API In computer programming, an application programming interface (API) specifies how some software components should interact with each other. Detailed explanation[edit] API in procedural languages[edit] In most procedural languages, an API specifies a set of functions or routines that accomplish a specific task or are allowed to interact with a specific software component. This specification is presented in a human readable format in paper books, or in electronic formats like ebooks or as man pages. For example, the math API on Unix systems is a specification on how to use the mathematical functions included in the math library. The Unix command man 3 sqrt presents the signature of the function sqrt in the form: SYNOPSIS #include <math.h> double sqrt(double X); float sqrtf(float X); DESCRIPTION sqrt computes the positive square root of the argument. ... $ perldoc -f sqrt sqrt EXPR sqrt #Return the square root of EXPR. API in object-oriented languages[edit] API libraries and frameworks[edit]

Linguistics In the early 20th century Ferdinand de Saussure distinguished between the notions of langue and parole in his formulation of structural linguistics. According to him, parole is the specific utterance of speech, whereas langue refers to an abstract phenomenon that theoretically defines the principles and system of rules that govern a language.[9] This distinction resembles the one made by Noam Chomsky between competence and performance, where competence is individual's ideal knowledge of a language, while performance is the specific way in which it is used.[10] In classical Indian philosophy of language, the Sanskrit philosophers like Patanjali and Katyayana had distinguished between sphota (light) and dhvani (sound). In the late 20th century, French philosopher Jacques Derrida distinguished between the notions of speech and writing.[11] Nomenclature[edit] Variation and Universality[edit] Lexicon[edit] The lexicon is a catalogue of words and terms that are stored in a speaker's mind.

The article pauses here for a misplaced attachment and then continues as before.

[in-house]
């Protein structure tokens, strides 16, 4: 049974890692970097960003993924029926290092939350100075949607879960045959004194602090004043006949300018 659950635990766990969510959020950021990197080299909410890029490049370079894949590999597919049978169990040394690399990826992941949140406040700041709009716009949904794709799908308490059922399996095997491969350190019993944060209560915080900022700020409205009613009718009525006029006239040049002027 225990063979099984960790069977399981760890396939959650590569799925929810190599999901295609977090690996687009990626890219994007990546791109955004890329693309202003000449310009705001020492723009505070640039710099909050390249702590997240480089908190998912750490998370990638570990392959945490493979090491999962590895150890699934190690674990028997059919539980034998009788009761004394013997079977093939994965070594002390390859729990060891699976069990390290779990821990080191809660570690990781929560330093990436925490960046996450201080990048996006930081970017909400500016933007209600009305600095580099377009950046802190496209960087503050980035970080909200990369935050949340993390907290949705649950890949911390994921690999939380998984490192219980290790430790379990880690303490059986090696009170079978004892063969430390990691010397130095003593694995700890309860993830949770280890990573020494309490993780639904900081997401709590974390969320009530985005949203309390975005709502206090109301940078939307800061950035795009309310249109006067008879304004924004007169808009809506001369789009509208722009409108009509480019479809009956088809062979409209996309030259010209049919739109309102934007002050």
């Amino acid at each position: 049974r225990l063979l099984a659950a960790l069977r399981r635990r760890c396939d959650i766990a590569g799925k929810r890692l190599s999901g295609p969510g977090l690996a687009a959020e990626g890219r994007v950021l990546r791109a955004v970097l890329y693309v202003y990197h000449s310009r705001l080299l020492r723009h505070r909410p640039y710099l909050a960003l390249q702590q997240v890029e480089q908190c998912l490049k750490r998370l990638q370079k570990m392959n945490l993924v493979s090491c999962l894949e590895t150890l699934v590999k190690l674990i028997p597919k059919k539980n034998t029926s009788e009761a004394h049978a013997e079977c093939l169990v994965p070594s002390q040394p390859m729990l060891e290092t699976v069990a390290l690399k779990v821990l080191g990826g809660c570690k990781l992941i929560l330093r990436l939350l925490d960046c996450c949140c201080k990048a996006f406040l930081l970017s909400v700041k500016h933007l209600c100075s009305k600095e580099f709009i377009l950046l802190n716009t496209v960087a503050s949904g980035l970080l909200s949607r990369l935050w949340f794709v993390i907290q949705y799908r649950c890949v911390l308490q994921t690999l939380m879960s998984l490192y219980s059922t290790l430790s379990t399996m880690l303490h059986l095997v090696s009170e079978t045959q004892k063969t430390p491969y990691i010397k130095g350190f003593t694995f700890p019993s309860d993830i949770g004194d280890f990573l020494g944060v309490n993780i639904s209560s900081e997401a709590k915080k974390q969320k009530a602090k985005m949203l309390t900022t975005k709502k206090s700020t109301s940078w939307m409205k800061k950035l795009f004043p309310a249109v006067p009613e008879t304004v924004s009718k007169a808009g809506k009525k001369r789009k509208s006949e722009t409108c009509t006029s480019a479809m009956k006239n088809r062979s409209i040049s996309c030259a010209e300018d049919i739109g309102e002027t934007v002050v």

Penology Penology (from the Latin poena, "punishment" and the Greek suffix -logia, "study of") is a section of criminology that deals with the philosophy and practice[1][2][3] of various societies in their attempts to repress criminal activities, and satisfy public opinion via an appropriate treatment regime for persons convicted of criminal offences. The Oxford English Dictionary defines penology as "the study of the punishment of crime and prison management", and in this sense it is equivalent with corrections.[4] Penology is concerned with the effectiveness of those social processes devised and adopted for the prevention of crime, via the repression or inhibition of criminal intent via the fear of punishment. History[edit] Penologists have consequently evolved occupational and psychological education programs for offenders detained in prison, and a range of community service and probation orders which entail guidance and aftercare of the offender within the community. See also[edit]